In order to shed light on the practical working of this method and to show its results, this would be the place for its application to a number of selected, concrete cases from which its actual working could be learned. It is not possible, however, in so general a study of so vast a subject as we are making, to furnish, at this point, illustrations of the argument I have offered above. For such illustrations would not demonstrate the truth of our proposition sufficiently, unless the facts were analyzed most minutely to the last details. I shall be obliged, therefore, to confine myself for the present, by the aid of what others have already done and adding a few personal observations to what has already become an acknowledged part of legal science, to calling attention to certain important theories. The method of free decision on the basis of legal science, such as I have briefly explained, may be presumed, a priori, to be capable of suggesting probable solutions regarding the problem of supplementing the written law which by itself does not suffice for the needs of daily life. Moreover, I do not claim any intention of deciding the whole matter in a manner sufficient for a systematic treatise. I merely wish to see, if possible, a little progress made, without taking any sides regarding the ultimate solution of problems which would require investigations which I cannot undertake.

In order to limit my task and at the same time make it more definite, I shall take all the following observations (which will necessarily be incomplete and more or less cursory) from a field which one may describe as lying in the very center and constituting the most typical portion of private law, - the rules relating to transactions between living persons, affecting estates of various kinds.

This whole vast subject, and for that matter all other topics in private law, may, as it seems to me, be treated from the point of view of three different orders of ideas, to wit:

Sometimes the regulation of inheritable interests emanates from the free and conscious wills of persons who are capable of binding themselves by contracts. The positive law has nothing to do with it except by recognizing the evidence of such acts of will as evidence of legal transactions. In such cases we have nothing to do except to determine on what terms and to what extent these persons have bound themselves; after that, we must find out what the subject-matter amounts to; and possibly we must supplement the acts of parties, by applying legal presumptions or by interpretation of the terms.

At other times it will happen that the will of the parties cannot become effective because it is repugnant to the requirements of social order. In such cases the law must step in to place limitations on the will of individuals, or to frustrate it altogether. In such cases an overruling and irresistible power substitutes its authority for that of a voluntary arrangement which it prohibits. The positive law itself makes here those rules which it opposes to the divergent wills of individuals so as to govern or restrain them.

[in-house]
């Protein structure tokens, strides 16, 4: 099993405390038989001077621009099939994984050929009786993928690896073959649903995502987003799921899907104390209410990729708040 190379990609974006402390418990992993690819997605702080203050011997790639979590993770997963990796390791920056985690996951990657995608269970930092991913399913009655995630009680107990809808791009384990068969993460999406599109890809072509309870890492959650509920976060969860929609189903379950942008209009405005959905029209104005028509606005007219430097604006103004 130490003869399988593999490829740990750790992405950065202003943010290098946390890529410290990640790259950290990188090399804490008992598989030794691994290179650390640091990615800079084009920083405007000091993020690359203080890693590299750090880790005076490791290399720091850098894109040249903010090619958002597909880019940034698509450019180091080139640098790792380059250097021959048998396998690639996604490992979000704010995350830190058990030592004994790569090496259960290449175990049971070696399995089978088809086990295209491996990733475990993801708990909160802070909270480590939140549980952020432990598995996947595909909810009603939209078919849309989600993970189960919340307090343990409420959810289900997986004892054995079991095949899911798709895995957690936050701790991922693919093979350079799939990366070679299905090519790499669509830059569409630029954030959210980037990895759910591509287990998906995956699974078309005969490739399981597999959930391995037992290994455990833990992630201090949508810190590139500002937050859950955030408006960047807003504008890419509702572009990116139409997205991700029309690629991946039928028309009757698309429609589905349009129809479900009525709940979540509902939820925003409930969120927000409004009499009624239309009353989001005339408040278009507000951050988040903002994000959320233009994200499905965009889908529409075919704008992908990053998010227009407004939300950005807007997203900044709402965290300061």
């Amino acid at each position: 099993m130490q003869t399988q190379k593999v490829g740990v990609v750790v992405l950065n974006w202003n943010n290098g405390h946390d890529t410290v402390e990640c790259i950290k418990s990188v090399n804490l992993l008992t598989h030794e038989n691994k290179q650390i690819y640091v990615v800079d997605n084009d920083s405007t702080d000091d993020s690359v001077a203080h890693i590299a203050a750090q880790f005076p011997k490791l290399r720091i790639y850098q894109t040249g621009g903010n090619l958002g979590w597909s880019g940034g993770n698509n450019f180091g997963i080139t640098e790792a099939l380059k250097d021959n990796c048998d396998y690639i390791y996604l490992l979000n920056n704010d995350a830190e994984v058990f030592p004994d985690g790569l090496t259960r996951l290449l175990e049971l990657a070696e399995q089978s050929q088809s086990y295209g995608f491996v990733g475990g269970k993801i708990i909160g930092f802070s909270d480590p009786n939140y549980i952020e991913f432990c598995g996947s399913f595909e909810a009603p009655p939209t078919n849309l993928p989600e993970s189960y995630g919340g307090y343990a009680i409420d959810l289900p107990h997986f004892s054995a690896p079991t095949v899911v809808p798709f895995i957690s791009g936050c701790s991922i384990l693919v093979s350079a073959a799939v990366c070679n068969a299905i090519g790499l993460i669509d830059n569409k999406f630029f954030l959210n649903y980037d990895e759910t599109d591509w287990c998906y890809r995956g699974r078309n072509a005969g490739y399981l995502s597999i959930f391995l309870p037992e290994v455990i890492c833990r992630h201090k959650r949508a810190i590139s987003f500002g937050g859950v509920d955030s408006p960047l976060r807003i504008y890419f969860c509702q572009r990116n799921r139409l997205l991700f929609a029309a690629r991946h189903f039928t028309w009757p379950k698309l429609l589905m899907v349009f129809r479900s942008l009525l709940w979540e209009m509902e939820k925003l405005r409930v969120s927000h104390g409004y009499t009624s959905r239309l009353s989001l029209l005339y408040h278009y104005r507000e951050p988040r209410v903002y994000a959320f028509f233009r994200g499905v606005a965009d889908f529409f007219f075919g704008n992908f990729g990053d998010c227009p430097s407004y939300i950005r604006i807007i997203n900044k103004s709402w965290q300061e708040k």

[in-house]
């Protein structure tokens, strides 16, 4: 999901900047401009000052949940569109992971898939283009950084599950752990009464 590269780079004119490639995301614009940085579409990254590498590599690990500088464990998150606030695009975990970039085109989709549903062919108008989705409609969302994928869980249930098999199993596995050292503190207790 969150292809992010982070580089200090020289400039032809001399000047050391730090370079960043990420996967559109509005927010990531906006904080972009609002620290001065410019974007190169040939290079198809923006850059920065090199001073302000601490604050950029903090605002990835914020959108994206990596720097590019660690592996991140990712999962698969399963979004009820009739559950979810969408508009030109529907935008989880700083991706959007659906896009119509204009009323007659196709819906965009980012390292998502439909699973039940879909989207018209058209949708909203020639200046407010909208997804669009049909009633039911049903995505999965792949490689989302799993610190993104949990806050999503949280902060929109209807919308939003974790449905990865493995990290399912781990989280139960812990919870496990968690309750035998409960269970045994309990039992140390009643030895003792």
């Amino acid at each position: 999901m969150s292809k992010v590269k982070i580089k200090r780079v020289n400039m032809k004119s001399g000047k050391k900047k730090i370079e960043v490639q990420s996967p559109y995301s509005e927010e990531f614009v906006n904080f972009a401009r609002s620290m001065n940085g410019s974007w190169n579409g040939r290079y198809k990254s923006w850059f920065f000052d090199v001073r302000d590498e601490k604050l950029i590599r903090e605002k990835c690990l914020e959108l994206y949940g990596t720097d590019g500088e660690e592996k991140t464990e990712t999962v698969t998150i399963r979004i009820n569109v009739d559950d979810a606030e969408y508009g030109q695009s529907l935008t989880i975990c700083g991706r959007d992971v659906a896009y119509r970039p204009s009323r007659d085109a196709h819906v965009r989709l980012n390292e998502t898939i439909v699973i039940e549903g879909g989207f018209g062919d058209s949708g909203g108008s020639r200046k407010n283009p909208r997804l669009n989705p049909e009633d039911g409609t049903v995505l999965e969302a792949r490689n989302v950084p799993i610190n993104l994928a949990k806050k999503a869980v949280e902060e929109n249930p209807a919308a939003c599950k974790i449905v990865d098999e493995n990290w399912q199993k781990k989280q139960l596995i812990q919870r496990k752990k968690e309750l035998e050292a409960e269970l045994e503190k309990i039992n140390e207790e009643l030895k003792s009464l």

Finally, there are cases where there is not, or even cannot possibly be, any action of conscious wills. Instead there are facts or circumstances regarding which the direct influence of free human action cannot be conceived, or at least is not exercised. As a consequence, it becomes the function of the law itself to regulate those interests which in their nature are independent of the wills of individuals.

To these three orders of ideas correspond three kinds of legal rules, which are fairly distinct from each other: one kind merely guides or supplements individual acts of will; the second embodies legal commands or prohibitions; the third constitutes simply regulations of an external sort.

As our social organization is actually constituted, we shall find that each of these three forms of legal rule is governed by a general and essential principle in harmony with the object which each class of rules has in view. Each set of rules, in fact, is the outgrowth of its principle. I think one may reduce these three principles to a simple formula in accordance with our most usual terminology in this manner: 1. The principle of autonomous will. 2. The principle of public order or superior interest. 3. The principle of equilibrium of private interests.

To be sure, these principles, which in practice will often combine and interlace with each other, are found to animate our whole system of law, and can be inferred also from its formal sources, especially the codes, in so far as these contain formal rules relating to each of the spheres indicated above. However, here as everywhere, the formal sources are not sufficient for the purposes of the administration of the law in its entirety. Where they are mute or incomplete, free scientific investigation must supplement them and find the rule which governs such relations in accordance with the method I have proposed above. Now it seems to me that a few brief considerations will make it easily intelligible how the application of this method will help the law to make real and truly scientific progress.